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Supervised injection sites are legally sanctioned, medically supervised facilities designed to reduce harm from injecting drug use. There are now 90 or more worldwide, the majority in Europe, with two in Canada and one in Australia. Overwhelmingly, the evidence shows they have reduced harm from intravenous drug use in these places, so is it time to consider their introduction in New Zealand?
We’ve heard a lot recently about how needle exchanges reduce the spread of communicable diseases such as hepatitis and AIDS amongst People Who Inject Drugs
(PWID) and provide a point of contact with illicit drug users that can help provide them with life-saving information. Many would argue the next logical step is supervised injecting sites Supervised Injection Sites (SIS), which could further increase the health benefits – to all society – manyfold.
SISs go beyond needle exchanges in that they can provide more than just sterile injection equipment and information about drugs and basic health, mostly because clients stay on the premises for a time rather than pick up a new kit and quickly leave.
Sustained contact with PWIDs means there are many more opportunities for interaction and engagement, and it’s been shown that staff and social workers are therefore better able to direct clients to services according to individual needs such as primary medical care, welfare, other social services and treatment. For example, SIS use has been associated with improved rates of entry into detoxification services leading to increased use of follow-up addiction treatment.
SISs provide supervised injecting, which is safer – though universal policy is that staff will not actually do the injecting themselves – and more likely to prevent needle sharing and the resultant spread of blood-borne diseases. As such, they are an ideal opportunity to teach harm-reduced injection practices. Research shows clients using these facilities are more aware of high-risk injection behaviour and are more likely to adopt lower-risk alternative practices.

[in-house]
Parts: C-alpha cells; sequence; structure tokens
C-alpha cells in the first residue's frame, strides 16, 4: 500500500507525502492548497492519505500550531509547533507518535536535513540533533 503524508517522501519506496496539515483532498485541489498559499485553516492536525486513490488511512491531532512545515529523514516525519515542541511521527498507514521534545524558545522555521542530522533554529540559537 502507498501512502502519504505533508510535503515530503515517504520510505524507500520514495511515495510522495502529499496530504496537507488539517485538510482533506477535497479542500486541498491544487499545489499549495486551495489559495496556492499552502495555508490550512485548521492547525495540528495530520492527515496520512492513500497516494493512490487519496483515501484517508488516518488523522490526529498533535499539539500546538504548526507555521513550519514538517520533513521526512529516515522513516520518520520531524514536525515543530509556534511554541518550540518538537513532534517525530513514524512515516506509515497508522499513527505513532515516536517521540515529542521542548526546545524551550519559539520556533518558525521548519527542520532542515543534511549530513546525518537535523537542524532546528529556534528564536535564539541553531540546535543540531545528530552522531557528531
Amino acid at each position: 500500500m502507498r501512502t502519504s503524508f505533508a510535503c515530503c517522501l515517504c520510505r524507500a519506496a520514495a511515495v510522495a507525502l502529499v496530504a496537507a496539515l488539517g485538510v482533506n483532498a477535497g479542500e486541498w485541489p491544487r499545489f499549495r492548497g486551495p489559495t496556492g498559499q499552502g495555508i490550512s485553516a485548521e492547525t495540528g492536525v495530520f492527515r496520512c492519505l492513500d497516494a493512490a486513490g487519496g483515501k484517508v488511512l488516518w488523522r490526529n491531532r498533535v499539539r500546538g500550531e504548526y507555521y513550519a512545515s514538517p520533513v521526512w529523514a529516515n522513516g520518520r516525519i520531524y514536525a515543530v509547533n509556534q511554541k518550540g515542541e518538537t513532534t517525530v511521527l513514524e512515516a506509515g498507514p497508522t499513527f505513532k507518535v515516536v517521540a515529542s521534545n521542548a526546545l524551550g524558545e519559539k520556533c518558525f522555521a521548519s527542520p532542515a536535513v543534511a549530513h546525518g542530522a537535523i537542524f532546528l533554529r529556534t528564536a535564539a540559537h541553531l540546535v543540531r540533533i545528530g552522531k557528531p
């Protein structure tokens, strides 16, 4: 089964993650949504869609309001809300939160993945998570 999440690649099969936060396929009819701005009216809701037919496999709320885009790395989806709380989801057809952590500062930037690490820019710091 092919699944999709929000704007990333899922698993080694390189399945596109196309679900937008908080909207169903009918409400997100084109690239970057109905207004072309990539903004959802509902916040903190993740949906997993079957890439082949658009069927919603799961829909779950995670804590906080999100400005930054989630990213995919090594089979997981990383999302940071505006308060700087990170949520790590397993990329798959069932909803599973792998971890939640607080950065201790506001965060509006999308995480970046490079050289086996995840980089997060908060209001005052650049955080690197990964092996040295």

SISs also have trained medical staff on site allowing for vital emergency care and significant reductions in overdoses have been recorded where they exist. It’s worth noting, too, that dealing with PWID on site improves the occupational health and safety conditions of health workers and emergency personnel.
Another benefit is that SISs could reduce the debilitating stigmatisation many PWID feel. They are public facilities and – especially as part of a wider public awareness campaign – could lift the veil of secrecy over intravenous drug use and help the public understand the humane intent of harm-reduction initiatives in New Zealand.
Lastly, some form of registering to use an SIS service would provide vital information, greatly enhancing our understanding of the intravenous drug use situation in New Zealand and forming a more solid basis for research and evidence-based health policy. Currently the gap between best evidence and our public policy is all too large.